Pre-Qualification vs. Pre-Approval: What’s the Difference?

When it comes to the home-buying process, a key part of the equation is being ready. That means making sure you can demonstrate to a seller your ability to pay for the home in which you’re looking to make an offer, and having some up-front documentation from a lender.

A prequalification letter gives future home buyers an opinion of the range of the amount they may be able to borrow to buy a home. It is based on non-verified information provided by the applicant and does not include a credit report inquiry.

A preapproval gives future home buyers an estimate of the amount they may be able to borrow to buy a home, based on an initial review of financial information provided by the customer and credit report information.

Since a prequalification is not based on verified information, it only takes about 5-10 minutes. A preapproval will take approximately 20-30 minutes on average to interview the customer, enter their information into the origination system, pull a credit report and receive a preliminary credit decision.

A preapproval letter should be updated if the customer’s offer exceeds the estimated maximum loan amount. If the purchase price/loan amount needed by the customer is lower than the preapproval letter, a new preapproval is not required. A new preapproval for a larger amount may be generated at the customer’s request, and a higher credit amount authorized if the customer qualifies for the new amount.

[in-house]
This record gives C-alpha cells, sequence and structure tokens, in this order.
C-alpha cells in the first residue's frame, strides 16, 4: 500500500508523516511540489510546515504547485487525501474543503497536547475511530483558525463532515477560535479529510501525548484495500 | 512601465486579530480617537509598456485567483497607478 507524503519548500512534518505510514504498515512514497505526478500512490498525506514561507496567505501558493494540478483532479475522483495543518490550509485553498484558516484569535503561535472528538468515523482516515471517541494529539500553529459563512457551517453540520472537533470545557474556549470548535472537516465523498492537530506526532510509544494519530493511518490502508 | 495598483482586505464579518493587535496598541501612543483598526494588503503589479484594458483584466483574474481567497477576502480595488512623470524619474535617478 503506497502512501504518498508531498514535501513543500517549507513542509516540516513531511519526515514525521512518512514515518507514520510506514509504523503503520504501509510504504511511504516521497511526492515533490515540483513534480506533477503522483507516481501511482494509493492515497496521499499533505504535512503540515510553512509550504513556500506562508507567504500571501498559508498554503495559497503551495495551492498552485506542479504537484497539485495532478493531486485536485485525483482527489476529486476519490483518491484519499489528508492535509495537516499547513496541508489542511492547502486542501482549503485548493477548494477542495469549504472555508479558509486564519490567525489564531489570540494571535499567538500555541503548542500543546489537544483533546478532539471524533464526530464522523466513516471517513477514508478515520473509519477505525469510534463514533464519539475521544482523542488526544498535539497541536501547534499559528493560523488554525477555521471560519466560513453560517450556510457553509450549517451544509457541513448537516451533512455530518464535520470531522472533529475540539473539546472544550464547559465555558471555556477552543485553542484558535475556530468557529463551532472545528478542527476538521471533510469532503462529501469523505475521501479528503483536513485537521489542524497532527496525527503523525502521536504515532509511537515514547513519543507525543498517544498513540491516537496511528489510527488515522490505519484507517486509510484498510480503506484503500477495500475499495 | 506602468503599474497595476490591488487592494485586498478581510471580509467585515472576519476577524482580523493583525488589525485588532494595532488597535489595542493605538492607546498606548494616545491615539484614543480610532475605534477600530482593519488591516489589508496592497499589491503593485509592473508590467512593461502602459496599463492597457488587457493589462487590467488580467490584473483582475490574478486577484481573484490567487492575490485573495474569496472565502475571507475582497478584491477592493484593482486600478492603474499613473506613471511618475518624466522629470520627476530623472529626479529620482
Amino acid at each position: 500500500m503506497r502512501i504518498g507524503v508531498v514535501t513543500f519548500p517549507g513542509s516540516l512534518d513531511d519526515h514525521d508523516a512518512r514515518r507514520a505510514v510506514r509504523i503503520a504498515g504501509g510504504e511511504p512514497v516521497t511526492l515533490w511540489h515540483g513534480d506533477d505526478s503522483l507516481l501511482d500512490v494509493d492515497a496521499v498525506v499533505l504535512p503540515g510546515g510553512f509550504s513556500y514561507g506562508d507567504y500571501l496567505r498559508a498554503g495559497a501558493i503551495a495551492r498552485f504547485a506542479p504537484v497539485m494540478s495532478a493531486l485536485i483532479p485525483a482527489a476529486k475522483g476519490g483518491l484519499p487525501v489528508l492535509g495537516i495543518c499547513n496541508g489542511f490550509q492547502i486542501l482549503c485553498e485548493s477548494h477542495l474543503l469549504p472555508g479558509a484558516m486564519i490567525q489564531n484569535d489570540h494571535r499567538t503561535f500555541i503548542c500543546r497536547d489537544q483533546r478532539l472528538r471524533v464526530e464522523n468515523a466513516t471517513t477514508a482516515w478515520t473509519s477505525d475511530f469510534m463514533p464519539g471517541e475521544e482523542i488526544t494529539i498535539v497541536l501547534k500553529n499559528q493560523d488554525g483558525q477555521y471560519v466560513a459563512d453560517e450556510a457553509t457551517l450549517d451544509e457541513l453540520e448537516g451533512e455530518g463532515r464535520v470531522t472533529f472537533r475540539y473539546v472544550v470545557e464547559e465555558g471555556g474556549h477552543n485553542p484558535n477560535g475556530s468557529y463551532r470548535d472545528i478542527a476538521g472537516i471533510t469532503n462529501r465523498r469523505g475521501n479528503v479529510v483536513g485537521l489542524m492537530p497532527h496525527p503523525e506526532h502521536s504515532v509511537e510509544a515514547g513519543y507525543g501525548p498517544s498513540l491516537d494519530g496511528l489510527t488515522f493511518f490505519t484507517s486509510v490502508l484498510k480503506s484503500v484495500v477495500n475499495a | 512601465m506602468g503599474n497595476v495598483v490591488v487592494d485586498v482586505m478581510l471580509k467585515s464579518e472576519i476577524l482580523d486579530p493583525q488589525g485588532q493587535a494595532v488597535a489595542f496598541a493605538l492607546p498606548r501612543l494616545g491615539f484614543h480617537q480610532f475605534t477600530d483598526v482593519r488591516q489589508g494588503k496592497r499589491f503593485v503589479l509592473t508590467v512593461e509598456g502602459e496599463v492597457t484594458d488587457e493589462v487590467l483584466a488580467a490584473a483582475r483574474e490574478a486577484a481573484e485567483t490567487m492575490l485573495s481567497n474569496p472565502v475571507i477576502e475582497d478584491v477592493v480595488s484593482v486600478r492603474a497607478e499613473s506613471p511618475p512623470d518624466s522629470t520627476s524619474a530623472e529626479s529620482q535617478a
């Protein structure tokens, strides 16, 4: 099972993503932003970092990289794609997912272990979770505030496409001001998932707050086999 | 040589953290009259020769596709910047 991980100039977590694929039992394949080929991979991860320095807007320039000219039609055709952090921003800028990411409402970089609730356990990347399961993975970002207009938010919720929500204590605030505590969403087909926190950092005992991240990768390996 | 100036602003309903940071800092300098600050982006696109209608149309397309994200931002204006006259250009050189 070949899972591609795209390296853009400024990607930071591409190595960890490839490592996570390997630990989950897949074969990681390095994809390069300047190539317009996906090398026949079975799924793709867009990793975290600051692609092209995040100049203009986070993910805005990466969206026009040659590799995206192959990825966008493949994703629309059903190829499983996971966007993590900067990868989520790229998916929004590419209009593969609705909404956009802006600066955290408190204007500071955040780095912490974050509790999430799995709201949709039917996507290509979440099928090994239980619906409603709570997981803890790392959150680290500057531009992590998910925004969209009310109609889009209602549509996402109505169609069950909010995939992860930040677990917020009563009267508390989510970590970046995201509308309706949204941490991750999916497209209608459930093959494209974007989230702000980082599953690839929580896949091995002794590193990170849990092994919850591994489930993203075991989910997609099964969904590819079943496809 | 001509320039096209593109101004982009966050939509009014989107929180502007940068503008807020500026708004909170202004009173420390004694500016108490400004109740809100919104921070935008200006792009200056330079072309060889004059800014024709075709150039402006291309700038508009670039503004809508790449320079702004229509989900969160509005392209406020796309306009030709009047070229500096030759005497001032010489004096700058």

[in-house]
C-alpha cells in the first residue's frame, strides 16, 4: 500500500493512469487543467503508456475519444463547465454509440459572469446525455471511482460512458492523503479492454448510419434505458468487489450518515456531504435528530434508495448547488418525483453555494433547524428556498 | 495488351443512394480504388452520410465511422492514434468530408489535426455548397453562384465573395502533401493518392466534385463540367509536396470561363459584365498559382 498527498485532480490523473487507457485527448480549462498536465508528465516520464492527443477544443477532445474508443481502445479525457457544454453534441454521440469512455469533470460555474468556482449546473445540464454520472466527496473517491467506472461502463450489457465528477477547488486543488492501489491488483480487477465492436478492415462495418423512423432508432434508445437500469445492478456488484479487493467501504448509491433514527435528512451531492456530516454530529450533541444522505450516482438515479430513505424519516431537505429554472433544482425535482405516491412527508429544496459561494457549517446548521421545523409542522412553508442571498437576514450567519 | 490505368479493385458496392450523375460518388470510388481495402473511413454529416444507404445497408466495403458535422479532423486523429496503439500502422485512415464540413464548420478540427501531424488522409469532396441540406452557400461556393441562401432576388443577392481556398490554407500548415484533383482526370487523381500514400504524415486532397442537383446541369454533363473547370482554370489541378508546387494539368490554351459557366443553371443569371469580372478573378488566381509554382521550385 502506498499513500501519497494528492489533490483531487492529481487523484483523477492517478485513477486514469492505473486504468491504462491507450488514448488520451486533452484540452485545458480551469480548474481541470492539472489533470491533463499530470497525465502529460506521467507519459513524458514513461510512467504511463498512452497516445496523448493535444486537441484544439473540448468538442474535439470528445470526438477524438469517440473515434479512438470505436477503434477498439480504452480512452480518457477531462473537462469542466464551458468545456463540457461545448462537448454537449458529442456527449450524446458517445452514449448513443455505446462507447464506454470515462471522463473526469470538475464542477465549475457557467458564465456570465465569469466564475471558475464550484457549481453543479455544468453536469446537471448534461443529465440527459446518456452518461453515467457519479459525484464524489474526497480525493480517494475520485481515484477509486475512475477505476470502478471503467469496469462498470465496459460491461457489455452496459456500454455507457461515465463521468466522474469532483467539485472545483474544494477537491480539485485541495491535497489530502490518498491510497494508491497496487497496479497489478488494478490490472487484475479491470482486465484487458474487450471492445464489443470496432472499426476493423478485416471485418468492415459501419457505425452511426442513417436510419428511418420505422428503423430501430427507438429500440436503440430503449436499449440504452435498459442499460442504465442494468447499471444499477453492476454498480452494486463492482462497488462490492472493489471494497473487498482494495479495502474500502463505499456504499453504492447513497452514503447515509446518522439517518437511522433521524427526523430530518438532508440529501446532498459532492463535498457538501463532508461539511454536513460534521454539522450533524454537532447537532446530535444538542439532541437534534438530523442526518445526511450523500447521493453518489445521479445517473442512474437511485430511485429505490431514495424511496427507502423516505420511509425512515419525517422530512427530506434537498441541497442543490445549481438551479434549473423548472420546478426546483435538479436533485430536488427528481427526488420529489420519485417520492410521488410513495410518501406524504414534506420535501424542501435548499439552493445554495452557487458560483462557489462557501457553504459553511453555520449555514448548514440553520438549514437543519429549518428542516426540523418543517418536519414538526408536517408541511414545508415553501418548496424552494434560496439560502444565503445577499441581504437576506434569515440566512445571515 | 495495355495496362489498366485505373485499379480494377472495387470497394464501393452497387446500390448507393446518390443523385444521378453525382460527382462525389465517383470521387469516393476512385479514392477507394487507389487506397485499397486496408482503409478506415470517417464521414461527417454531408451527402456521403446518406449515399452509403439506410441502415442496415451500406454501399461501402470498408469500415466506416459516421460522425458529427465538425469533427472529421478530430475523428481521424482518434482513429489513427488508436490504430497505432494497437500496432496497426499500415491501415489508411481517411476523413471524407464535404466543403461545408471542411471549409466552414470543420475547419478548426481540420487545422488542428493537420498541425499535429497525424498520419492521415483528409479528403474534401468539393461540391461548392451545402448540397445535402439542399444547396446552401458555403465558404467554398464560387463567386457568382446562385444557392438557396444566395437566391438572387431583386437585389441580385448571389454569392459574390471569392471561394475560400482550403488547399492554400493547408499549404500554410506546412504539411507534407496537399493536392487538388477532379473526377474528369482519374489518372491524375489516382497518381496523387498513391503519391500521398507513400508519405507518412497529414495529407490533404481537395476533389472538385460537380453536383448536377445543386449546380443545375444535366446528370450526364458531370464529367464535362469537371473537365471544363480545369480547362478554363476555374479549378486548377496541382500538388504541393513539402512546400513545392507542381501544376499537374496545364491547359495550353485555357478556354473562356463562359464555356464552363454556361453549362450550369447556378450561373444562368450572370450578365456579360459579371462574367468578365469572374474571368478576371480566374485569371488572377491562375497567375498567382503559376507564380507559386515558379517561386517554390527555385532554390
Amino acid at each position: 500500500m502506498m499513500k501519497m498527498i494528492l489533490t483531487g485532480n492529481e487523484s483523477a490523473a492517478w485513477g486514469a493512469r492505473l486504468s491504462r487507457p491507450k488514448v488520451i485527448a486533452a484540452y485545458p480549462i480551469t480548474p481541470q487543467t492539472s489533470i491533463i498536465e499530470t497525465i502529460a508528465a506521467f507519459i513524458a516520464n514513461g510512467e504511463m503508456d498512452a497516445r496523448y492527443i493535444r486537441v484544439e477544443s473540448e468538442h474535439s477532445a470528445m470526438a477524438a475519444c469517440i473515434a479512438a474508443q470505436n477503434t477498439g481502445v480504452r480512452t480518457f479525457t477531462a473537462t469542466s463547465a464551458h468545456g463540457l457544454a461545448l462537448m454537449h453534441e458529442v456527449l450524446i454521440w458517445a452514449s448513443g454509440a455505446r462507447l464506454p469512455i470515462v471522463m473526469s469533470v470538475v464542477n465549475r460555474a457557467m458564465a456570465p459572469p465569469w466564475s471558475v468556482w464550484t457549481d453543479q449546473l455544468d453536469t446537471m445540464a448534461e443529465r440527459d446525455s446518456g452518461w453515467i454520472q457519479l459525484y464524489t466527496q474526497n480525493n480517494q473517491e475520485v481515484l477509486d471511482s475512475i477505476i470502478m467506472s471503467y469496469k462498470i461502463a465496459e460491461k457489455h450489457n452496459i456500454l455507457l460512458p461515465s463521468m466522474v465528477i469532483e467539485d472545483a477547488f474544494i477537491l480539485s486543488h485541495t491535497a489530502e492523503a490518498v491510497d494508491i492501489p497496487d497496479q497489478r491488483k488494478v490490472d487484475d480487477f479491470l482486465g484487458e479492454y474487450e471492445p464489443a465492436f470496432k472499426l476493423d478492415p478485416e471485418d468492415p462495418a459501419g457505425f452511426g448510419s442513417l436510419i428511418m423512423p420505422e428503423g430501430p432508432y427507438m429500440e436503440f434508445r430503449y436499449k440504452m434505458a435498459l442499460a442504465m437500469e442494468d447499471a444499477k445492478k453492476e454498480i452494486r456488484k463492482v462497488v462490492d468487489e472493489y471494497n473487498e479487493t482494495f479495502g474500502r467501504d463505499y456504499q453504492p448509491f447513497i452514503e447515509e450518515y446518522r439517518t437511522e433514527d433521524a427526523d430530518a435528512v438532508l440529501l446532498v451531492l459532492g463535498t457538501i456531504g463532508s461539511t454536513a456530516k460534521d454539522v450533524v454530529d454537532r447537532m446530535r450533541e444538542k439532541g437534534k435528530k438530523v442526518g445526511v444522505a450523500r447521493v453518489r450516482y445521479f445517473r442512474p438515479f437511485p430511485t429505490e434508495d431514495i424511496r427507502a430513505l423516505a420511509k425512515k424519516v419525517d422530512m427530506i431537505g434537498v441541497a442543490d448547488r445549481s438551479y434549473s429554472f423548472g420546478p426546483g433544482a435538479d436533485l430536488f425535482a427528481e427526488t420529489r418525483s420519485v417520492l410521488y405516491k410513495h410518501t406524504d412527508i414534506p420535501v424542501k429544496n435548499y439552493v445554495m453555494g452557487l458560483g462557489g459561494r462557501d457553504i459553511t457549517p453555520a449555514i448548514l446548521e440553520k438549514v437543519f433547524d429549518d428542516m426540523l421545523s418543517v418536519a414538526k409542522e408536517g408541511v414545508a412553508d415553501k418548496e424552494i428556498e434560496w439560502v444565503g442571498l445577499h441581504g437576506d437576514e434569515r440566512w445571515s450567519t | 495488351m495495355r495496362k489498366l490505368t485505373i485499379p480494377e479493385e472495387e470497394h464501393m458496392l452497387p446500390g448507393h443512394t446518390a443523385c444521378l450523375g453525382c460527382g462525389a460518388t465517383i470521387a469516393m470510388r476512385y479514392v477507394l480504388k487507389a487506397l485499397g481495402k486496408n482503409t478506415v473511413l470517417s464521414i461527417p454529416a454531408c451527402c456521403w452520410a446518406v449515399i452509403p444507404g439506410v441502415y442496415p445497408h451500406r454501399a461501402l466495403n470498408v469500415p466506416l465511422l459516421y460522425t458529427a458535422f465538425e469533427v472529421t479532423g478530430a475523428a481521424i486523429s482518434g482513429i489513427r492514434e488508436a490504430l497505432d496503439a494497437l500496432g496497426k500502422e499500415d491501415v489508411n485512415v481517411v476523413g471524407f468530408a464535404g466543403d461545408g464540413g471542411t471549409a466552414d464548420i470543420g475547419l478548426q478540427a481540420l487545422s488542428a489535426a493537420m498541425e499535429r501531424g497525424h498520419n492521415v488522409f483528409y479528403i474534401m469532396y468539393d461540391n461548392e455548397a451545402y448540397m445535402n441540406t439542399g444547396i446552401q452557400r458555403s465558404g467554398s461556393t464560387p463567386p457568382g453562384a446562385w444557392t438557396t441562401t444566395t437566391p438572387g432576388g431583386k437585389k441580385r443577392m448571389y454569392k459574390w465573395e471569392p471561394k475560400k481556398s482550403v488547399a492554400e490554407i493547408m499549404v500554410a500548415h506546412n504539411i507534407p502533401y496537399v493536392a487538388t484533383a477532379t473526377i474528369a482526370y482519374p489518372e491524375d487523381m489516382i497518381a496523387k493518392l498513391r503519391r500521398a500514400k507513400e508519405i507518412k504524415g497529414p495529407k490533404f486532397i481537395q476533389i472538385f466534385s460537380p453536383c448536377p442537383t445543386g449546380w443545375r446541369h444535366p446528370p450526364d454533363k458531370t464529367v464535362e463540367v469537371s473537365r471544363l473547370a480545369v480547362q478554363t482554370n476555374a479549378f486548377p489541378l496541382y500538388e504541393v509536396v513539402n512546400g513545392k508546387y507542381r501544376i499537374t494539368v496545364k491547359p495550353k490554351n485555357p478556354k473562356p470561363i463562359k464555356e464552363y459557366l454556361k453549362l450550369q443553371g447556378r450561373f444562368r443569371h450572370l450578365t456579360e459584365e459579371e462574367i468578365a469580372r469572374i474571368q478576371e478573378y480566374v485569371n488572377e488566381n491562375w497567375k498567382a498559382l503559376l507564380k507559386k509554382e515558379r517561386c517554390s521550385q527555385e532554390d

When consumers are qualified for each new home pricing scenario, it is common for a future home buyer to ask for multiple preapproval letters for a variety of loan choices. A higher preapproval amount is subject to additional review to ensure the customer qualifies for the new amount.

Some other things to keep in mind:

  • A preapproval letter will give assurance to sellers that you will likely be able to secure a mortgage based on your credit report, but it is not a guarantee you will be approved. That approval process takes place when, after your offer has been accepted, that the mortgage underwriters approve your loan.
  • A prequalification letter can be helpful to buyers who are looking to understand the price range they should concentrate on during the home search, but is not the best option to accompany an actual bid.
  • In addition to having your credit scores pulled, the lender will base their preapproval letter based on W-2 forms, a current pay stub, a summary of your assets and your total monthly expenses. If you already own a home, you would also need to provide the mortgage statement and a copy of your homeowner’s insurance policy.

To summarize: A preapproval letter is much more serious than a prequalification letter. It shows you are ready and qualified to buy a home at a certain price point. It’s what you want in your hands if you are home shopping and need to move quickly.